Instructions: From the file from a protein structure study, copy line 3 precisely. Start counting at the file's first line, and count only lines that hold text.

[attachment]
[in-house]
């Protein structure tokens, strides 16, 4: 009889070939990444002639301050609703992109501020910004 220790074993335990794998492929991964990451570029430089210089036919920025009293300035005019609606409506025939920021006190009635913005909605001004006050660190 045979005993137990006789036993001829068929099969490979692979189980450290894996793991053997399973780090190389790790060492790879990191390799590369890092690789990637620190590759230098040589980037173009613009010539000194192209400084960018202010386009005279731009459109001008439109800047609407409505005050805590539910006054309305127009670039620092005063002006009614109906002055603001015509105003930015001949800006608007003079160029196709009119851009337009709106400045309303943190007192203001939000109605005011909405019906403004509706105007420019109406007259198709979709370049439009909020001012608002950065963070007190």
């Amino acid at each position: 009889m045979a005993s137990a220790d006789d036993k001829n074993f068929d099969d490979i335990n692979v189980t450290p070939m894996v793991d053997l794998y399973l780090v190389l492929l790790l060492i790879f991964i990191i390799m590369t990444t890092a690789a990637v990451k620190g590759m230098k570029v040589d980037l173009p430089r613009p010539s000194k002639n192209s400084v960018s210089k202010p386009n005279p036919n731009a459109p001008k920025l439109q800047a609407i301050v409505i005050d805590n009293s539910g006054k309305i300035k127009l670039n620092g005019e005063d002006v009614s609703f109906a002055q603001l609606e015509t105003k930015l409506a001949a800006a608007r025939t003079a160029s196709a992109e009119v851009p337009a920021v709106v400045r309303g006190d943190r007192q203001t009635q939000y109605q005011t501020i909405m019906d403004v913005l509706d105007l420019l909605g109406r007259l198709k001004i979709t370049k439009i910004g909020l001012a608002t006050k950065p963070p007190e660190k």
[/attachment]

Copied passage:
């Amino acid at each position: 009889m045979a005993s137990a220790d006789d036993k001829n074993f068929d099969d490979i335990n692979v189980t450290p070939m894996v793991d053997l794998y399973l780090v190389l492929l790790l060492i790879f991964i990191i390799m590369t990444t890092a690789a990637v990451k620190g590759m230098k570029v040589d980037l173009p430089r613009p010539s000194k002639n192209s400084v960018s210089k202010p386009n005279p036919n731009a459109p001008k920025l439109q800047a609407i301050v409505i005050d805590n009293s539910g006054k309305i300035k127009l670039n620092g005019e005063d002006v009614s609703f109906a002055q603001l609606e015509t105003k930015l409506a001949a800006a608007r025939t003079a160029s196709a992109e009119v851009p337009a920021v709106v400045r309303g006190d943190r007192q203001t009635q939000y109605q005011t501020i909405m019906d403004v913005l509706d105007l420019l909605g109406r007259l198709k001004i979709t370049k439009i910004g909020l001012a608002t006050k950065p963070p007190e660190k």